There are many forms of experiential learning. In this paper, we discuss forms of experiential learning that are highly immersive: applied research projects, industry/community partner projects, and work-integrated learning (Kang et al., 2022).

In applied research projects, students or instructors decide on a research topic and students are expected to produce minimally functional prototypes that adopt user-centered design principles. External partners or end-users may or may not be involved. In industry/community research projects, students collaborate with industry and community partners and seek to address the partners’ needs. Kang et al. (2021) described an interdisciplinary accessibility training program in which graduate students collaborate with local communities (a hospital, a senior center, and a museum) to provide tangible insights on their accessibility challenges.

Under work-integrated learning, students participate in a UX consultancy. Talone et al. (2017) created a UX lab in which students offer low-cost UX services (digital analytics, content strategy, and website redesign) to local software businesses. Similarly, students who join the Center for Digital Experiences at Pratt University provided usability services to local organizations and companies (Center for Digital Experiences, 2021). Students can also take on UX Internships (Gray, 2014), which may or may not be offered as a part of their curriculum. Against this current state of experiential-based UX education, we describe CLUE.

The Collaborative Learning of Usability Experiences (CLUE)

The Collaborative Learning of Usability Experiences (CLUE) is primarily dedicated to graduate students in HCI and computing disciplines. It also supports the growth of undergraduate and postdoctoral students by giving them the opportunities to conduct usability research with program faculty. These student groups do not complete UX Internships and participate mainly in the other three training components. CLUE is led by Carleton University and supported by Queen’s University and University of Ontario Institute of Technology. These universities are public research universities in Canada. There are three stakeholders—the student, the industry or government partner, and the faculty.

Students are active learners who participate in all four training components. Industry and government partners participate in the UX Internship component and mentor students at their organizations. Last, faculty develop the program activities (such as seminars). Outside of their program role, faculty also serve as thesis supervisors to students.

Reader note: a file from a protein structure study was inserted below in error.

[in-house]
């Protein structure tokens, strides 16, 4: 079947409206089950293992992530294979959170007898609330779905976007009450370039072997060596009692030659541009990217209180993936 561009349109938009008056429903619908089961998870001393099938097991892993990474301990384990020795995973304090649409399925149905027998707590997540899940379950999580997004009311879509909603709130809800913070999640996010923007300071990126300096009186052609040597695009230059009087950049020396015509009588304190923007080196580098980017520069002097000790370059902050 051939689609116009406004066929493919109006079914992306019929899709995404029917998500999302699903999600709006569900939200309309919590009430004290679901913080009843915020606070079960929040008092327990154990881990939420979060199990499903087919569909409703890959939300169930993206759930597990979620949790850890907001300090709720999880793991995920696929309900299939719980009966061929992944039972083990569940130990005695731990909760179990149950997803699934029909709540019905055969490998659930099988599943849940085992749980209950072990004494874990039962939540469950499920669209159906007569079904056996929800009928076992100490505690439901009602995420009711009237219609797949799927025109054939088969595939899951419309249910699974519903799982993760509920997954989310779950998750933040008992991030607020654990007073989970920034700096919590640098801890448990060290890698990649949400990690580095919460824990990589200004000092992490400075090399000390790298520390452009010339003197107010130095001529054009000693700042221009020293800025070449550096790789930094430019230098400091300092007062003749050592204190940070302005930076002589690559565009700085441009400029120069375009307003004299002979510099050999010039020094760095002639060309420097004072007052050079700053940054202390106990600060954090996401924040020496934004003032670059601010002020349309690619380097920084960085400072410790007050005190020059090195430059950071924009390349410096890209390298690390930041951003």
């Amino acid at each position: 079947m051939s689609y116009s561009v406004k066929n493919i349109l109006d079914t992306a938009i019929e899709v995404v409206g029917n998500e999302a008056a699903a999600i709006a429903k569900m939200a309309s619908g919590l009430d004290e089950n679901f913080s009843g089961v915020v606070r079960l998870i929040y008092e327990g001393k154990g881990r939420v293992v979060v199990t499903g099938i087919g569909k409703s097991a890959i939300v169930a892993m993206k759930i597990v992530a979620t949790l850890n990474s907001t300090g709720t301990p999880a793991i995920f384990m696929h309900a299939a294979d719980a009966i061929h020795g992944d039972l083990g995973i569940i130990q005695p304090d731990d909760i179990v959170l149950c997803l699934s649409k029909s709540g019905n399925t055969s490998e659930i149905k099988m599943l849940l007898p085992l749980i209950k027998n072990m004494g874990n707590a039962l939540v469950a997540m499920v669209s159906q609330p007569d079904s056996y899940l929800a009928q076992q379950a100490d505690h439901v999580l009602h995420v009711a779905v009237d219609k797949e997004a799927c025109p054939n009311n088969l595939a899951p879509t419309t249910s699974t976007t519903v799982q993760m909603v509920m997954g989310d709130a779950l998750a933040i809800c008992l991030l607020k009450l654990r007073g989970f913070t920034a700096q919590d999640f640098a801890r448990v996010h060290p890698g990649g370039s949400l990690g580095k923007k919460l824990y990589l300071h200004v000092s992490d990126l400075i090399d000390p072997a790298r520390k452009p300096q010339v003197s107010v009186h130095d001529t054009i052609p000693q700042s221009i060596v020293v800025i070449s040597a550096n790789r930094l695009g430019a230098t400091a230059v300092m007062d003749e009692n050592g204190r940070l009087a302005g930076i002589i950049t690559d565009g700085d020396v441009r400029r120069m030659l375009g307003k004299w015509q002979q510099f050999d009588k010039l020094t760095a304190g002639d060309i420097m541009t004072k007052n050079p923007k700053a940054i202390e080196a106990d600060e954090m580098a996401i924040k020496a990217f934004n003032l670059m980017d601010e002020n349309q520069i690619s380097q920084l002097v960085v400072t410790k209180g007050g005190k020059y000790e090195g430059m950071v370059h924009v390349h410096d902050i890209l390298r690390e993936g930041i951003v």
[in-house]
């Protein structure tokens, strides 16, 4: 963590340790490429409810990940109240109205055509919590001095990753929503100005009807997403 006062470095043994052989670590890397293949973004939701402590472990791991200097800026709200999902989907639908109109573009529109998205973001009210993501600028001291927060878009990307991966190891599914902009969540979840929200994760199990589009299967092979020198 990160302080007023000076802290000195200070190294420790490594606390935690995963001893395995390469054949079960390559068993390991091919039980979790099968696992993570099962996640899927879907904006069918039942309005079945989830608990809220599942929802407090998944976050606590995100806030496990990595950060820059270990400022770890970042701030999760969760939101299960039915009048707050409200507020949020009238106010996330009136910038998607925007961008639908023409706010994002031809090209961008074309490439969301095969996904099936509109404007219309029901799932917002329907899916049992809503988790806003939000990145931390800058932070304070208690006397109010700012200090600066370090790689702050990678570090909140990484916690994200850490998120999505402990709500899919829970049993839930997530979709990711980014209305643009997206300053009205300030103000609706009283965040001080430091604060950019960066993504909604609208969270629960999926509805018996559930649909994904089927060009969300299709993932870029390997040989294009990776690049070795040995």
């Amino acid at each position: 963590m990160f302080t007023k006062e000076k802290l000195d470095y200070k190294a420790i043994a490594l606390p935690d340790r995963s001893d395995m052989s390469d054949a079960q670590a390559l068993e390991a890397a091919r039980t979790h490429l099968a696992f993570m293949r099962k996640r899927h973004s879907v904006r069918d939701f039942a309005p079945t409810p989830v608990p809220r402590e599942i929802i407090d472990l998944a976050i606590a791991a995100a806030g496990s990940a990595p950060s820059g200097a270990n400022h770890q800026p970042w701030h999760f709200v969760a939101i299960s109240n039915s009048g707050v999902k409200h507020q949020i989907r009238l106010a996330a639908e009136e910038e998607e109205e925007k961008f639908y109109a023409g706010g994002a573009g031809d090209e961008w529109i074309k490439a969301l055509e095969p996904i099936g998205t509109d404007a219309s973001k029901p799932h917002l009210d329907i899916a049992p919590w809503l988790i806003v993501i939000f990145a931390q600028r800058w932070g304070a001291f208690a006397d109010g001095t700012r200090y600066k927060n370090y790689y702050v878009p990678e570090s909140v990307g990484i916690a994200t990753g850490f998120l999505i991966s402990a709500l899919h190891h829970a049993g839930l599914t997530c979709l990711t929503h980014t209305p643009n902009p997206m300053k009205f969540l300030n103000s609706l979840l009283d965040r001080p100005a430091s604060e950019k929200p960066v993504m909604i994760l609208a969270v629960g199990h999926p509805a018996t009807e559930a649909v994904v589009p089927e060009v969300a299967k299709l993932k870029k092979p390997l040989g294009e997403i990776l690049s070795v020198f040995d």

CLUE has four training components: UX Internship, Workshops, Short Courses, and Knowledge Transfer (Figure 1) (Girouard & Kang, 2021). In brief, students learn about fundamental UX methods and concepts through Short Courses, Workshops, and Knowledge Transfer.

Workshops teach professional and technical skills. Short Courses expose students to HCI topics that are outside of their major. Knowledge Transfer allows students to network and present their thesis-related research and internship experience. These non-UX training components bring together students, HCI communities, and the general public in one shared space.

CLUE components are UX Internship, Workshops, Knowledge Transfer, and Short Courses. Their academic requirements are listed.

Figure 1. Four Major Training Components of CLUE.

Through UX Internship, students work with leading UX experts from industry and government to apply theories, methods, and technologies from classes to address real usability problems. CLUE has a program director and a coordinator who oversee the program. Over the past six years, CLUE has had 92 students of all levels (bachelor’s, master’s, doctoral, and postdoctoral) from diverse degree programs including cognitive science, computer science, information technology, HCI, serious games, and design. CLUE has established 33 industry and government partners and currently has 20 faculty involved in the program, as principal or co-principal investigators, or as collaborators. Table 1 shows critical program elements.

Table 1. Critical Program Elements in CLUE

Name of Program Element

Brief Description

UX Internship

Learning Journey

Students are encouraged to document their internship experience.

Mid-Placement Interview

The program coordinator meets the student and the partner at the mid-point of their internship (two months after the start for full-time internships and four months after the start for part-time internships). They discuss any conflicts and the directions for the student.

End-of-Internship Report

The student writes a report that describes their learning experiences, accomplishments, and how their internships relate to their academic studies.